Review of dirty book, Digging Miami

Digging Miami by Robert S. Carr, 2012, University Press of Florida4206

The first archaeologist of Miami-Dade County has penned his account of discovering the Miami Circle and other impressive pre-historic artifacts in the most urbanized part of Florida. It also turns out to be one of the state’s most ancient areas, as it has been inhabited continuously for thousands of years.

The book’s title, Digging Miami, and its cover photo of the Miami Circle caught my eye. The Circle became a park in 2011, and the site was unknown until 1998. While not fully understood, the Miami Circle sits at the mouth of the Miami River where it feeds into Biscayne Bay, and this strategic site is also where modern-day Miami began. The Circle is attributed to the Tequesta Indians who lived in South Florida until they went extinct after colonization (learn more here).

While full of interesting facts, the book suffers somewhat from the lack of a continuous narrative and diversions into archaeologist talk. For people unfamiliar with pre-historical Florida, it may be hard to follow the jumps between periods and locations, and for non- archaeologists, it gets difficult to remember which site is meant by “8DA11.” Named sites are much easier to envision.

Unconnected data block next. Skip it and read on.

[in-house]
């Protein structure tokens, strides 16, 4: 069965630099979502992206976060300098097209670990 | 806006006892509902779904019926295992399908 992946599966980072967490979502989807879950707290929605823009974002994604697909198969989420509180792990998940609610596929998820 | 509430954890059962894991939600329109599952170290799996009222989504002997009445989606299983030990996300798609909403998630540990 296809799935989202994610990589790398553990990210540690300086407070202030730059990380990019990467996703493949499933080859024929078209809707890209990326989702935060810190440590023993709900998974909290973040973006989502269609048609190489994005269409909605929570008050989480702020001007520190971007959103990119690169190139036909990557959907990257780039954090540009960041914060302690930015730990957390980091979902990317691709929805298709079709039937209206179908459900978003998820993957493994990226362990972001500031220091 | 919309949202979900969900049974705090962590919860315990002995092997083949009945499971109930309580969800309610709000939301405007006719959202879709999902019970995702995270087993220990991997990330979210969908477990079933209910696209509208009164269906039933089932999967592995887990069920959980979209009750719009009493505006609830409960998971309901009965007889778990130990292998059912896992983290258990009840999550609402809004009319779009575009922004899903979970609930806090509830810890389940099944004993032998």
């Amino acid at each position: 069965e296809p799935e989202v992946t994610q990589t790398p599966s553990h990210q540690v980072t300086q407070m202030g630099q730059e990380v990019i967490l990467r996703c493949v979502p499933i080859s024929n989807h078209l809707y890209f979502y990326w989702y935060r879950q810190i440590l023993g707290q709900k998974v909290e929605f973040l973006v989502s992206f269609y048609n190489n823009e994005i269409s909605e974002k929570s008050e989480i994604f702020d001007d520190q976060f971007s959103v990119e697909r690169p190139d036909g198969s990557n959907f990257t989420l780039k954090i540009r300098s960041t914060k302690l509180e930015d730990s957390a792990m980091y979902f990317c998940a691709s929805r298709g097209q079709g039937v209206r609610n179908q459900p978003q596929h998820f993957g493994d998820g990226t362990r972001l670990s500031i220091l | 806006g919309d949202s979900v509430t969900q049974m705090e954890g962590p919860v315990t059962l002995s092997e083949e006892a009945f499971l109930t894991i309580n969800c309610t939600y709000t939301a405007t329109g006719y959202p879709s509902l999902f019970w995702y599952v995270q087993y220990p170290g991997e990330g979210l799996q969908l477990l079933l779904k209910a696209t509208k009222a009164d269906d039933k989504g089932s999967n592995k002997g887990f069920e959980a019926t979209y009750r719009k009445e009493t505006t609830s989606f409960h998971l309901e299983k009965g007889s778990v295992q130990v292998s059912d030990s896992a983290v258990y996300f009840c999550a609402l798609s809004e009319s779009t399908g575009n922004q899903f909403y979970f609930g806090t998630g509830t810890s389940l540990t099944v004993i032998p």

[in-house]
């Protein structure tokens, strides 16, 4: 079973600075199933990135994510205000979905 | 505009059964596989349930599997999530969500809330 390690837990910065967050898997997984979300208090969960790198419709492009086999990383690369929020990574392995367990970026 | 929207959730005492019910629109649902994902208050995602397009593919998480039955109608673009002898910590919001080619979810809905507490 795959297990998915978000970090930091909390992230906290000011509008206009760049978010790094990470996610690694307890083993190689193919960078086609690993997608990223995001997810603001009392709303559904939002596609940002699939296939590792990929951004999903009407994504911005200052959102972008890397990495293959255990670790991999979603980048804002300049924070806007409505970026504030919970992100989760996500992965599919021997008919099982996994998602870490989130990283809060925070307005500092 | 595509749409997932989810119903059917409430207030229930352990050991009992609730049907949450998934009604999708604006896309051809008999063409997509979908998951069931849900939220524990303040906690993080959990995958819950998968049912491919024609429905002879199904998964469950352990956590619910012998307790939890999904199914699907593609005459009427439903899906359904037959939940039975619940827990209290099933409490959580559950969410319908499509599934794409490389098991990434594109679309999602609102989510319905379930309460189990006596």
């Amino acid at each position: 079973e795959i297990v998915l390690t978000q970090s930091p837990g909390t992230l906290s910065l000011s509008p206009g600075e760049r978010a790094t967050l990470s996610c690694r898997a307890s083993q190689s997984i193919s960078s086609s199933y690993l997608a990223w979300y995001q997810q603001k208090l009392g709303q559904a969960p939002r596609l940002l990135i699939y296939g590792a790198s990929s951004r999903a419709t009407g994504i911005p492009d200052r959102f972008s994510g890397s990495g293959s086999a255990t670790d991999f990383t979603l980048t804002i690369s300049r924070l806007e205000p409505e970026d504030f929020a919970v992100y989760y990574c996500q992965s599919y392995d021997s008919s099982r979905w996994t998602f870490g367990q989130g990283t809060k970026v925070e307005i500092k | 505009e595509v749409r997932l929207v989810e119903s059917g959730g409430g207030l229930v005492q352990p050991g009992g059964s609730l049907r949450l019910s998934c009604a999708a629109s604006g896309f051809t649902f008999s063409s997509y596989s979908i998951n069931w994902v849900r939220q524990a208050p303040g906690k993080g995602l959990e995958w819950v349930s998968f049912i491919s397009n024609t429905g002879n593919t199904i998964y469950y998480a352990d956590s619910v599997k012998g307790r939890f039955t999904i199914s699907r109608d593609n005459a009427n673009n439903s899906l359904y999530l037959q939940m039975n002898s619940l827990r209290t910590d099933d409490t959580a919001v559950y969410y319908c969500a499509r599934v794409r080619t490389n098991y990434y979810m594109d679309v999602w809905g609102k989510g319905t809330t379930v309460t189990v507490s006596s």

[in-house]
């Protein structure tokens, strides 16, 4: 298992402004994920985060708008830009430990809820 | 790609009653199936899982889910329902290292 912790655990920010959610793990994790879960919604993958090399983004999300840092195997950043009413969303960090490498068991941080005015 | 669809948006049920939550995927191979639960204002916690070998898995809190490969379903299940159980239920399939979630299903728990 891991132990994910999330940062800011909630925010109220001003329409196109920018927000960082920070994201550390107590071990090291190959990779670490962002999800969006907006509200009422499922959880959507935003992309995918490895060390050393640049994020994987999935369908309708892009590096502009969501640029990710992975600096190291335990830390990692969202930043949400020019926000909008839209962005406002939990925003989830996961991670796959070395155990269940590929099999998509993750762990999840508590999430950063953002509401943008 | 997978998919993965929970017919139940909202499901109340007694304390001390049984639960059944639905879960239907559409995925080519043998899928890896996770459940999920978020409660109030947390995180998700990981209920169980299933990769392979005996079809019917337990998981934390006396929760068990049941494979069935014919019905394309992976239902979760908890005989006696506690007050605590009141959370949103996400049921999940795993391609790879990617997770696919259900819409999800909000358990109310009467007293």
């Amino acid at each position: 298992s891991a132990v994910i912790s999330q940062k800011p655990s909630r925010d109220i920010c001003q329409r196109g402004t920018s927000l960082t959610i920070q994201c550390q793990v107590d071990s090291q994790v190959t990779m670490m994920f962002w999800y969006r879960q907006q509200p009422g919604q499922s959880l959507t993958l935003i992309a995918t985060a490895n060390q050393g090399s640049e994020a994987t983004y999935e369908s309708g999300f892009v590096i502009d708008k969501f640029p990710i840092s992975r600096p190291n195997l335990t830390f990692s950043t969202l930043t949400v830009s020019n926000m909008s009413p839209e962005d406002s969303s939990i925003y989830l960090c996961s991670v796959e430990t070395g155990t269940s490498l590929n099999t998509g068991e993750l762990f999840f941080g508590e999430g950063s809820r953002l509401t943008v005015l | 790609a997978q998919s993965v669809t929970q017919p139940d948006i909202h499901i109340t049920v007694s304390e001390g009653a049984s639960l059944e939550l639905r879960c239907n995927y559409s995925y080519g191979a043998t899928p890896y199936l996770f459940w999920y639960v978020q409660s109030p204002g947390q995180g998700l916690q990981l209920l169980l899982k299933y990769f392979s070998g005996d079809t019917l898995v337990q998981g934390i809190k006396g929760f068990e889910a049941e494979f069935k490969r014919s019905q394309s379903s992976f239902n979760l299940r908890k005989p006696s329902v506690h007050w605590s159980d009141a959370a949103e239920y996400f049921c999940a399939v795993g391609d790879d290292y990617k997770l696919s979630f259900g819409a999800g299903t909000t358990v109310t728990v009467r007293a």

What was enjoyable was the sense of discovery that accompanied many digs and especially those of gravesites. So many bones are buried beneath the skyscrapers of downtown that you start to worry about ancient curses arising to engulf the buildings or the sidewalk where you are strolling.

The book makes me excited to visit the Deering Estate again because of major finds on that property that may still be inaccessible to the public (I’ll have to work my contacts for an insider’s tour).

Everglades Hunt - Tequesta, by artist Theodore Morris
Everglades Hunt – Tequesta, by artist Theodore Morris

Although a strong and ancient connection to the sea should not be surprising, given Miami’s location, it’s quite dramatic to read that South Florida was one of only two places in North America where Native Americans “developed complex chiefdoms based on marine resources rather than agriculture” (p. 245). The other location is the Pacific Northwest. On the East Coast, this is it.

This book is recommended for people who want to discover a history of Miami that is completely opposite of its current tourism and television-based image. It is hard to imagine how people lived here when the Everglades licked at Miami’s doorstep and Miami Beach was an impenetrable mangrove swamp. But they certainly did, and the best evidence we have is in the dirt.

Tomorrow: Nuggets of Intrigue from Digging Miami

 

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